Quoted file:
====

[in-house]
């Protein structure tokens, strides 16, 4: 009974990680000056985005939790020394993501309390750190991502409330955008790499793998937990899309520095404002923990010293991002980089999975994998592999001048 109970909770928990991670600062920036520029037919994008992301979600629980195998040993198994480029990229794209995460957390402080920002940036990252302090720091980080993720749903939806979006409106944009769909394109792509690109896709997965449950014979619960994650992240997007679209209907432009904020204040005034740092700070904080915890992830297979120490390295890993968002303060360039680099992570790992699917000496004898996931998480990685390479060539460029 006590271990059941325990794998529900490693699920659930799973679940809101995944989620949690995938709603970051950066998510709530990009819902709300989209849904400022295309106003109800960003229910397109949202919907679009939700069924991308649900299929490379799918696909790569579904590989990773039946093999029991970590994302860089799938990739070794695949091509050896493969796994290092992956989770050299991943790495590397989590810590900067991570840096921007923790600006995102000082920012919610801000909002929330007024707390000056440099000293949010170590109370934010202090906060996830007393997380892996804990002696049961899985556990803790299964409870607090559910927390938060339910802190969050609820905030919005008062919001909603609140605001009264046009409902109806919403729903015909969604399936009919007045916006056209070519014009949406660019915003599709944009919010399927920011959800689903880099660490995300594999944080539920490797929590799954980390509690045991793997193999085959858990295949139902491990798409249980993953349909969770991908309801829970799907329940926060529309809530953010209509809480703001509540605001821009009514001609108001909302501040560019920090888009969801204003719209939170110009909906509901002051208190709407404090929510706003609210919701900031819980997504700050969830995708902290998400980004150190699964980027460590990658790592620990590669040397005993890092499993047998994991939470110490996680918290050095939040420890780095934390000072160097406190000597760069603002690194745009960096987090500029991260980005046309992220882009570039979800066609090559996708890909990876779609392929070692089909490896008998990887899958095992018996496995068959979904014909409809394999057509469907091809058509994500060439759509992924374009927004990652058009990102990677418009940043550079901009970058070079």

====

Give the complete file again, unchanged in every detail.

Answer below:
[in-house]
């Protein structure tokens, strides 16, 4: 009974990680000056985005939790020394993501309390750190991502409330955008790499793998937990899309520095404002923990010293991002980089999975994998592999001048 109970909770928990991670600062920036520029037919994008992301979600629980195998040993198994480029990229794209995460957390402080920002940036990252302090720091980080993720749903939806979006409106944009769909394109792509690109896709997965449950014979619960994650992240997007679209209907432009904020204040005034740092700070904080915890992830297979120490390295890993968002303060360039680099992570790992699917000496004898996931998480990685390479060539460029 006590271990059941325990794998529900490693699920659930799973679940809101995944989620949690995938709603970051950066998510709530990009819902709300989209849904400022295309106003109800960003229910397109949202919907679009939700069924991308649900299929490379799918696909790569579904590989990773039946093999029991970590994302860089799938990739070794695949091509050896493969796994290092992956989770050299991943790495590397989590810590900067991570840096921007923790600006995102000082920012919610801000909002929330007024707390000056440099000293949010170590109370934010202090906060996830007393997380892996804990002696049961899985556990803790299964409870607090559910927390938060339910802190969050609820905030919005008062919001909603609140605001009264046009409902109806919403729903015909969604399936009919007045916006056209070519014009949406660019915003599709944009919010399927920011959800689903880099660490995300594999944080539920490797929590799954980390509690045991793997193999085959858990295949139902491990798409249980993953349909969770991908309801829970799907329940926060529309809530953010209509809480703001509540605001821009009514001609108001909302501040560019920090888009969801204003719209939170110009909906509901002051208190709407404090929510706003609210919701900031819980997504700050969830995708902290998400980004150190699964980027460590990658790592620990590669040397005993890092499993047998994991939470110490996680918290050095939040420890780095934390000072160097406190000597760069603002690194745009960096987090500029991260980005046309992220882009570039979800066609090559996708890909990876779609392929070692089909490896008998990887899958095992018996496995068959979904014909409809394999057509469907091809058509994500060439759509992924374009927004990652058009990102990677418009940043550079901009970058070079």